Now that The Walt Disney Company has closed its deal to acquire 21st Century Fox and its many entertainment franchises, let's rank the top 10 of those properties based on their likelihood of someday making it into a Disney theme park.
Before I start, a few caveats. First, Disney already has Avatar, which is the highest-grossing film in Fox's portfolio (and movie history). So there's no need to include it here. Fox's Fantastic Four and X-Men will join the Marvel Cinematic Universe, but they remain off-limits to Disney for theme park use in Florida, due to Marvel's contract with Universal Orlando. So that's why you won't find them on this list, either. And The Simpsons also remains Universal's theme park property, so it's out, too.
10. Family Guy — Seth McFarlane's series hits many of the same beats at The Simpsons, but often with far more irreverence. Disney knows better than to try to out-snark Universal. No chance.
9. Futurama — Matt Groening's other series offers some fantastic world-building opportunities, but it's just not a big enough name these days to crack Bob Iger's to-do list.
8. Bob's Burgers — Another animated Fox TV series. If the planned movie version hits next year, this could provide an easy overlay for a theme park restaurant someplace, so we're entering the territory of "I guess it's possible" here. Unfortunately, as much as I would love to see Fox's other H. Jon Benjamin-fronted animated series also brought to life in a theme park, there's zero chance that Disney does anything with Archer. But we'll always have phrasing.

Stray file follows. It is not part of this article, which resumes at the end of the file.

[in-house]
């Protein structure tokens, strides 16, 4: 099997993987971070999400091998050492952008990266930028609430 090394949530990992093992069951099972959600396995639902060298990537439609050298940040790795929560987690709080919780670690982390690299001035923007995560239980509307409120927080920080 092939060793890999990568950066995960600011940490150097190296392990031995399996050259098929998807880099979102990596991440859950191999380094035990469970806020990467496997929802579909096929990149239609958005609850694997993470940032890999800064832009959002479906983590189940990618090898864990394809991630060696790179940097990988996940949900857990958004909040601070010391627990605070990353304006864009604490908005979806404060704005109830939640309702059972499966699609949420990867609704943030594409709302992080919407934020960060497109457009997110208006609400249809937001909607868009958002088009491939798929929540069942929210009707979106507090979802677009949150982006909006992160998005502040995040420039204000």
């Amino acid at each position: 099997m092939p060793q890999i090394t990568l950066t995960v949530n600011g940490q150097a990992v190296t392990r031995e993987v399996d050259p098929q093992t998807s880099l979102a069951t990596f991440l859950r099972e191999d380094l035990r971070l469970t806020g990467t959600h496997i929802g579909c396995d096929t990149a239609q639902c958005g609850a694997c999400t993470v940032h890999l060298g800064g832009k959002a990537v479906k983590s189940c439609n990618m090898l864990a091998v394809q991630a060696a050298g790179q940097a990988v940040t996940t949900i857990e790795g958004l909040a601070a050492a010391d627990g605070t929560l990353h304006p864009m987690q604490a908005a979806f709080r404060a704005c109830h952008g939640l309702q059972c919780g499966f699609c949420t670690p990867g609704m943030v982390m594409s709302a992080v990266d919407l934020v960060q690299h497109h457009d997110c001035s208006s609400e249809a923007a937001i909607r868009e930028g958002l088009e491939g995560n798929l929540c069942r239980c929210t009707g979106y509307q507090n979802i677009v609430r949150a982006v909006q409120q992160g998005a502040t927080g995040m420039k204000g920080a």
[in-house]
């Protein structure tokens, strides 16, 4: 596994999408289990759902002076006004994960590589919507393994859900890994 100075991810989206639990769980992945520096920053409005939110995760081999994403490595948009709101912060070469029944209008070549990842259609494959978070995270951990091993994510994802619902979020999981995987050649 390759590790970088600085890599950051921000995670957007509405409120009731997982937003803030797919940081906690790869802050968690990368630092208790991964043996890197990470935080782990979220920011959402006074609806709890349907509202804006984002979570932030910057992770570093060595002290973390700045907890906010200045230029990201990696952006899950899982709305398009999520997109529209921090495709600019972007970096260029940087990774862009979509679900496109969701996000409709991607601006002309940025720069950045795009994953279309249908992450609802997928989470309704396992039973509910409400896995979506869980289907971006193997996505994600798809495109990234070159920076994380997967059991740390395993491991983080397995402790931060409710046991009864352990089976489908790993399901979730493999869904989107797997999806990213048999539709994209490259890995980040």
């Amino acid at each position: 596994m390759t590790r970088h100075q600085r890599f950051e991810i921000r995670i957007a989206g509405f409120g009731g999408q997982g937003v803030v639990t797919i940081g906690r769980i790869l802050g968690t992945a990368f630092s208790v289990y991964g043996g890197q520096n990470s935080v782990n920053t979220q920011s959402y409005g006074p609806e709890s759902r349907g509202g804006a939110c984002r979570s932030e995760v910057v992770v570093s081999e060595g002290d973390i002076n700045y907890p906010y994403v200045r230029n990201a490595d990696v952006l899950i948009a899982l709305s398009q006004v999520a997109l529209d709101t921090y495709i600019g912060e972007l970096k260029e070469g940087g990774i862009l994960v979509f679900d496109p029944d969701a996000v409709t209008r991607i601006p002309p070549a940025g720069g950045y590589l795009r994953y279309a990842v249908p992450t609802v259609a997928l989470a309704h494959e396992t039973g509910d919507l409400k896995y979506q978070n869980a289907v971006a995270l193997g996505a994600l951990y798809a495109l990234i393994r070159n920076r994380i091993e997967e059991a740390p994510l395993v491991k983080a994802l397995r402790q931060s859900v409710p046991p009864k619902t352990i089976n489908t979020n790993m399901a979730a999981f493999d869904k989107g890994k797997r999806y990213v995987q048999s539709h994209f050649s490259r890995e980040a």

7. Independence Day — A big hit, and I am 100% on board with anything that gets Jeff Goldblum into a Disney theme park. But where's the world building opportunity here?
6. Alien — Walt Disney World already had an Alien scene in its Great Movie Ride, but Disney closed that attraction to make room for its upcoming Mickey and Minnie's Runaway Railway. Yet if Walt Disney Imagineering saved those animatronics someplace, I guess there's hope.
5. Maze Runner — Here's my sleeper on this list. This YA dystopia did respectable global box office, and would allow Disney to hit a teen demo it can be weak with. There are some decent world building opportunities here, too. But does Disney want to embrace a dystopian theme in its parks... I mean, beyond the morning rope-drop rushes?
4. Planet of the Apes — This is where pre-teen Robert gets excited. A proven franchise with multi-generational appeal, recent movies and amazing world building potential — what's not to like here? This would be a strong candidate for theme park treatment... except that it hits some of the same beats as Avatar, knocking it down the priority list.
3. Rio — There's been a 4D version of this playing at several parks around the world, but this would seem an even more obvious overlay for Animal Kingdom's bird show than Up has been.
2. Night at the Museum — Oh dear Lord in heaven, please give me a trackless dark ride themed to this. This could be Disneyland's or Disney World's Mystic Manor.
1. Ice Age — Fox's biggest animated franchise, this is an easy fit for a dark ride or parade float pretty much anywhere in Disney's theme park portfolio. I suspect that a large percentage of the audience already thinks this is a Disney franchise, anyway. If Disney wants to make a symbolic gesture demonstrating its acceptance of Fox franchises into the company, dropping an Ice Age float into a parade would be a quick, easy, and effective way to do that.
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